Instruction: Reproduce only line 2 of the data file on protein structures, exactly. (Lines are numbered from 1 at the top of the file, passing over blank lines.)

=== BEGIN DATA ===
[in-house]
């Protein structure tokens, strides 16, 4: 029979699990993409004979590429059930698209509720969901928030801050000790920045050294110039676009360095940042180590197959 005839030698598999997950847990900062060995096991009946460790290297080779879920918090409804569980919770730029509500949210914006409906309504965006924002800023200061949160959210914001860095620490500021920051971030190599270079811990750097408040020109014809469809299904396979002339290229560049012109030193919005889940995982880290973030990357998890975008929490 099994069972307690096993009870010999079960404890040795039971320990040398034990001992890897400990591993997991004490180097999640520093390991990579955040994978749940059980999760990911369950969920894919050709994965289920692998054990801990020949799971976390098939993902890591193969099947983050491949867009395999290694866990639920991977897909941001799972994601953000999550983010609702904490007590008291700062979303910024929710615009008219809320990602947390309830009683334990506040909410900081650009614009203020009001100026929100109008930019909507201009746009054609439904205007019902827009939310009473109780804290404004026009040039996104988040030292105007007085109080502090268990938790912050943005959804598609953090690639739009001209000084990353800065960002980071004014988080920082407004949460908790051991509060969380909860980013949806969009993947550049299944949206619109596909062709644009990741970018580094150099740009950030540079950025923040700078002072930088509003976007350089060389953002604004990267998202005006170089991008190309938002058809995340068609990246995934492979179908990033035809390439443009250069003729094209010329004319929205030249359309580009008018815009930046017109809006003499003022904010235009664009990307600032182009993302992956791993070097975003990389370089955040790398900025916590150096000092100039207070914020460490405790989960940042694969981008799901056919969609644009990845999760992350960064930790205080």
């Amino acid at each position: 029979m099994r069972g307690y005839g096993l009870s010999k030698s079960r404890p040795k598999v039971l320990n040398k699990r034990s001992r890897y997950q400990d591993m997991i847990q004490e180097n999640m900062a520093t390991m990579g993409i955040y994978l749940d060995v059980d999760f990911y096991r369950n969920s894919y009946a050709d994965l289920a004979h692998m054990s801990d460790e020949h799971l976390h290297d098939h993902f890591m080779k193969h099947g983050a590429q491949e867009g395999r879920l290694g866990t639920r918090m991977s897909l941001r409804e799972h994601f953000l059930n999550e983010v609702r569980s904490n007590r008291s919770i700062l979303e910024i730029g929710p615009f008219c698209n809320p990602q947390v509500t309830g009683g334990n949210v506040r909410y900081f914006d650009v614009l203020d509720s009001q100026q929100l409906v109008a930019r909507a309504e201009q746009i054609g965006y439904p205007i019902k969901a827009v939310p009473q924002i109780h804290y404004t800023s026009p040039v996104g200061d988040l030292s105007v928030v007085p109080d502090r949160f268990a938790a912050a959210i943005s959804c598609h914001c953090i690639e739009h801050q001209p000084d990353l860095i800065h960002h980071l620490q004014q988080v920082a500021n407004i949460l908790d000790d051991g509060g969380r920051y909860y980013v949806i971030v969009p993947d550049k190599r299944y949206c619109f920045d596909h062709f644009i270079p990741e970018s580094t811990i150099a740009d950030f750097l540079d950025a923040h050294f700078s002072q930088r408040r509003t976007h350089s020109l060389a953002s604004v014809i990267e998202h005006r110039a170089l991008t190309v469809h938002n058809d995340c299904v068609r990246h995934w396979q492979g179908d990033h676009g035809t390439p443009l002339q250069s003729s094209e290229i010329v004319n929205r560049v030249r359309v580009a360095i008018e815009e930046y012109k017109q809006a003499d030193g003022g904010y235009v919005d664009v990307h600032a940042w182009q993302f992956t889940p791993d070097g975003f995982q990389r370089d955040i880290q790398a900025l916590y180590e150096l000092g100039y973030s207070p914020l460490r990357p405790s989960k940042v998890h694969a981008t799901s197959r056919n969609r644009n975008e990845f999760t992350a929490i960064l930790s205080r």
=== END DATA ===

């Protein structure tokens, strides 16, 4: 029979699990993409004979590429059930698209509720969901928030801050000790920045050294110039676009360095940042180590197959 005839030698598999997950847990900062060995096991009946460790290297080779879920918090409804569980919770730029509500949210914006409906309504965006924002800023200061949160959210914001860095620490500021920051971030190599270079811990750097408040020109014809469809299904396979002339290229560049012109030193919005889940995982880290973030990357998890975008929490 099994069972307690096993009870010999079960404890040795039971320990040398034990001992890897400990591993997991004490180097999640520093390991990579955040994978749940059980999760990911369950969920894919050709994965289920692998054990801990020949799971976390098939993902890591193969099947983050491949867009395999290694866990639920991977897909941001799972994601953000999550983010609702904490007590008291700062979303910024929710615009008219809320990602947390309830009683334990506040909410900081650009614009203020009001100026929100109008930019909507201009746009054609439904205007019902827009939310009473109780804290404004026009040039996104988040030292105007007085109080502090268990938790912050943005959804598609953090690639739009001209000084990353800065960002980071004014988080920082407004949460908790051991509060969380909860980013949806969009993947550049299944949206619109596909062709644009990741970018580094150099740009950030540079950025923040700078002072930088509003976007350089060389953002604004990267998202005006170089991008190309938002058809995340068609990246995934492979179908990033035809390439443009250069003729094209010329004319929205030249359309580009008018815009930046017109809006003499003022904010235009664009990307600032182009993302992956791993070097975003990389370089955040790398900025916590150096000092100039207070914020460490405790989960940042694969981008799901056919969609644009990845999760992350960064930790205080």